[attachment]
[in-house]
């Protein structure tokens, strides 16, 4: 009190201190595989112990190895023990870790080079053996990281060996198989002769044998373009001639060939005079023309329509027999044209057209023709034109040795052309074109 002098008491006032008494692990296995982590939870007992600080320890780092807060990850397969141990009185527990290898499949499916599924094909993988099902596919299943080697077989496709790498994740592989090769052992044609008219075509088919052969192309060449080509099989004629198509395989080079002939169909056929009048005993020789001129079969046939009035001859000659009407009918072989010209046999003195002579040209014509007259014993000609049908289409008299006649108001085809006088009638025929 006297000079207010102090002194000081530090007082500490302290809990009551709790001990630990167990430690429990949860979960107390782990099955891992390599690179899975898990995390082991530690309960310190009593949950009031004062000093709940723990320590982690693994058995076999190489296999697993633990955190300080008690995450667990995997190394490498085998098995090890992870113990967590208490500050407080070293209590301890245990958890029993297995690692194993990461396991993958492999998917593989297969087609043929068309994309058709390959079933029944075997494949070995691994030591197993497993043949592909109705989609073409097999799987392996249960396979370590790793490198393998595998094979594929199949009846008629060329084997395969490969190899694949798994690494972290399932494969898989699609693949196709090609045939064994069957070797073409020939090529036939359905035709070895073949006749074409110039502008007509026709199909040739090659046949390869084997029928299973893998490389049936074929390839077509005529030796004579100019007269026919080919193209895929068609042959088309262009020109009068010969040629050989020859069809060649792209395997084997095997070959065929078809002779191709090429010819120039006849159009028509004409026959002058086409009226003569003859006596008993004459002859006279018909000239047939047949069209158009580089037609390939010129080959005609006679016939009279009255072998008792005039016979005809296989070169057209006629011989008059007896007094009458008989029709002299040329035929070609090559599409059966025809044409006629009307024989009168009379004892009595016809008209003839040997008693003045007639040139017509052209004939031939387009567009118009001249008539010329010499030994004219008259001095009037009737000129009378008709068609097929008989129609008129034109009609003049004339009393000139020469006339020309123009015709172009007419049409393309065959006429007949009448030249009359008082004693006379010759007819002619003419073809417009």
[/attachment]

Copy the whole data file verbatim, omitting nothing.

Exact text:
[in-house]
């Protein structure tokens, strides 16, 4: 009190201190595989112990190895023990870790080079053996990281060996198989002769044998373009001639060939005079023309329509027999044209057209023709034109040795052309074109 002098008491006032008494692990296995982590939870007992600080320890780092807060990850397969141990009185527990290898499949499916599924094909993988099902596919299943080697077989496709790498994740592989090769052992044609008219075509088919052969192309060449080509099989004629198509395989080079002939169909056929009048005993020789001129079969046939009035001859000659009407009918072989010209046999003195002579040209014509007259014993000609049908289409008299006649108001085809006088009638025929 006297000079207010102090002194000081530090007082500490302290809990009551709790001990630990167990430690429990949860979960107390782990099955891992390599690179899975898990995390082991530690309960310190009593949950009031004062000093709940723990320590982690693994058995076999190489296999697993633990955190300080008690995450667990995997190394490498085998098995090890992870113990967590208490500050407080070293209590301890245990958890029993297995690692194993990461396991993958492999998917593989297969087609043929068309994309058709390959079933029944075997494949070995691994030591197993497993043949592909109705989609073409097999799987392996249960396979370590790793490198393998595998094979594929199949009846008629060329084997395969490969190899694949798994690494972290399932494969898989699609693949196709090609045939064994069957070797073409020939090529036939359905035709070895073949006749074409110039502008007509026709199909040739090659046949390869084997029928299973893998490389049936074929390839077509005529030796004579100019007269026919080919193209895929068609042959088309262009020109009068010969040629050989020859069809060649792209395997084997095997070959065929078809002779191709090429010819120039006849159009028509004409026959002058086409009226003569003859006596008993004459002859006279018909000239047939047949069209158009580089037609390939010129080959005609006679016939009279009255072998008792005039016979005809296989070169057209006629011989008059007896007094009458008989029709002299040329035929070609090559599409059966025809044409006629009307024989009168009379004892009595016809008209003839040997008693003045007639040139017509052209004939031939387009567009118009001249008539010329010499030994004219008259001095009037009737000129009378008709068609097929008989129609008129034109009609003049004339009393000139020469006339020309123009015709172009007419049409393309065959006429007949009448030249009359008082004693006379010759007819002619003419073809417009």